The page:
A study from the Organisation for the Review of Care and Health Apps (ORCHA) has found that physicians believe digital health interventions can help patient care management.

The research project was carried out in partnership with Spanish academics. In total, 300 Spanish gastroenterologists and hepatologists were involved in the research, which used non-alcoholic fatty liver disease as a test case for exploring digital health interventions.

According to ORCHA, 60% of the Spanish physicians felt digital health interventions would improve the efficiency of care delivery, while 52% agreed they would improve patient engagement and self-management of their health.

Dr Simon Leigh, head of research at ORCHA, said: “We were very pleased with the positive feedback from the physicians, but they raised practical considerations regarding training, time within consultations, and trust in these products.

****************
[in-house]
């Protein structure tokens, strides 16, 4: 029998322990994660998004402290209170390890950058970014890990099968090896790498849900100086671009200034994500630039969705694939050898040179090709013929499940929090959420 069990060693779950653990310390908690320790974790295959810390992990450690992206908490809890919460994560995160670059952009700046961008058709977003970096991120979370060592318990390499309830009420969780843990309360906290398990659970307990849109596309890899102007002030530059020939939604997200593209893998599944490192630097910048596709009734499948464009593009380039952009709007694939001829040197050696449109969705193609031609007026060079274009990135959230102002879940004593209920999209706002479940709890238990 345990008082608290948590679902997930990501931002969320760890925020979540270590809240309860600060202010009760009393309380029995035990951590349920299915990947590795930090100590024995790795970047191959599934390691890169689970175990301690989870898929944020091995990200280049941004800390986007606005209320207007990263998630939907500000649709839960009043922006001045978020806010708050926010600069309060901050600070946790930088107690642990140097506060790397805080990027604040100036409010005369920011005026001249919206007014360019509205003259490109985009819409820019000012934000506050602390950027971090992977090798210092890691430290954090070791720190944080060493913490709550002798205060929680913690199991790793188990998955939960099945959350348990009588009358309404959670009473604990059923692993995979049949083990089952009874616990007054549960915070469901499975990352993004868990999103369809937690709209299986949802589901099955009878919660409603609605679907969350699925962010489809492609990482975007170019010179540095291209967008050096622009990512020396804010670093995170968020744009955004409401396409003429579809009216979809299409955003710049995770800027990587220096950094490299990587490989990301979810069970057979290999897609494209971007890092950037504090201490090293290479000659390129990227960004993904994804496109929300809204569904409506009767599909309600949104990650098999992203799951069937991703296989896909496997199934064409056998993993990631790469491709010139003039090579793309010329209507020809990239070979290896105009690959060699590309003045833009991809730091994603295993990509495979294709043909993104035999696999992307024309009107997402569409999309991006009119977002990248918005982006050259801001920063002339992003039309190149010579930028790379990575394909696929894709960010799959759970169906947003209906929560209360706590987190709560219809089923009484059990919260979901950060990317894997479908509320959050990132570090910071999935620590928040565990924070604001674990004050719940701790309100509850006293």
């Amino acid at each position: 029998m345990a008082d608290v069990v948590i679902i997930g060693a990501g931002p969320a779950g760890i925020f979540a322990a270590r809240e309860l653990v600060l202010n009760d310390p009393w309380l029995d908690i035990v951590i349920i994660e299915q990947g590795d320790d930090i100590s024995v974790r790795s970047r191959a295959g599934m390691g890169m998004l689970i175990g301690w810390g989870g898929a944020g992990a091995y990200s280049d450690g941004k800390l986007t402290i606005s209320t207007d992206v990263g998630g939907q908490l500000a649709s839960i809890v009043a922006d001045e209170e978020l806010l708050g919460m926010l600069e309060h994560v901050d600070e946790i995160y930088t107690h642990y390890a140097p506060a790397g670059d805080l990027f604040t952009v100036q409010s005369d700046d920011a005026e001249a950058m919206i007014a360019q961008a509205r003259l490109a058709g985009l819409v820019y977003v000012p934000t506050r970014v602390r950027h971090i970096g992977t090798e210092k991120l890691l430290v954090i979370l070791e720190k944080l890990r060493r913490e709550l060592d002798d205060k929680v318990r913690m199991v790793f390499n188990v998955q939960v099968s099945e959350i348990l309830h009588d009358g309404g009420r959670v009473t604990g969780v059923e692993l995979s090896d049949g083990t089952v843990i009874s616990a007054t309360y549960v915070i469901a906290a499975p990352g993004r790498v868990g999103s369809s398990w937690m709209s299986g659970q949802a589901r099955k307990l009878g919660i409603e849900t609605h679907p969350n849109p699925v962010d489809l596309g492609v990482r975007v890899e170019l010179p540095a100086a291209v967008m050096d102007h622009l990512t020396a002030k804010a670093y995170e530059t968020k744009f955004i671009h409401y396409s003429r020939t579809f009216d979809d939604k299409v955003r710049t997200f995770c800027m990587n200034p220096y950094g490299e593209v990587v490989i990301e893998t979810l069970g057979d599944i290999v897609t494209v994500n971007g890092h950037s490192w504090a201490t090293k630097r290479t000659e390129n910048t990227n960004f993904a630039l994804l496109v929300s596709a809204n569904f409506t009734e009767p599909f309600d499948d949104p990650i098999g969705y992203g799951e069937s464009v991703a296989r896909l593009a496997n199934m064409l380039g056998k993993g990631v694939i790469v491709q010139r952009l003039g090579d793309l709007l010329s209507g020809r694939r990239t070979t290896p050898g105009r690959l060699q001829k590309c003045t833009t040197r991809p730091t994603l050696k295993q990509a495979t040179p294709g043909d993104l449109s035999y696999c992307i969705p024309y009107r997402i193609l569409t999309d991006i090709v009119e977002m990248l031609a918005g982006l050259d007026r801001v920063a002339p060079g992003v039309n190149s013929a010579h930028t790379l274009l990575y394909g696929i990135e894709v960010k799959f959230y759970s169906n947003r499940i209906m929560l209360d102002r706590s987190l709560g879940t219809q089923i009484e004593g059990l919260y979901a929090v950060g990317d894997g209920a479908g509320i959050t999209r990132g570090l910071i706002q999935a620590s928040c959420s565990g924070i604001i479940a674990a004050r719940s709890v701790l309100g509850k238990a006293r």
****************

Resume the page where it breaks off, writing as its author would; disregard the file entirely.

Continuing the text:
“All of these are areas we can work on. For example, in the UK all frontline healthcare workers now have access to free and professionally accredited digital health training via the ORCHA Digital Health Academy.”

Despite the majority recognising the benefits, just 25% said they had received training in how to use digital health interventions. Nearly all involved in the ORCHA research (94%) said it would be useful to receive training on them.

A lack of training was not the only issue identified when it came to whether doctors would recommend digital tools to patients. Time and evidence were also flagged as key factors influencing their decision.

If they had the time within the consult, 59% said they would recommend the tools, while 51% stated they would need evidence of its efficacy before recommending it.

At the end of March this year, ORCHA unveiled its new digital health training programme, which is available to all NHS staff. Last month Digital Health shared the news that the first cohort of the digital academy has completed a foundation training module.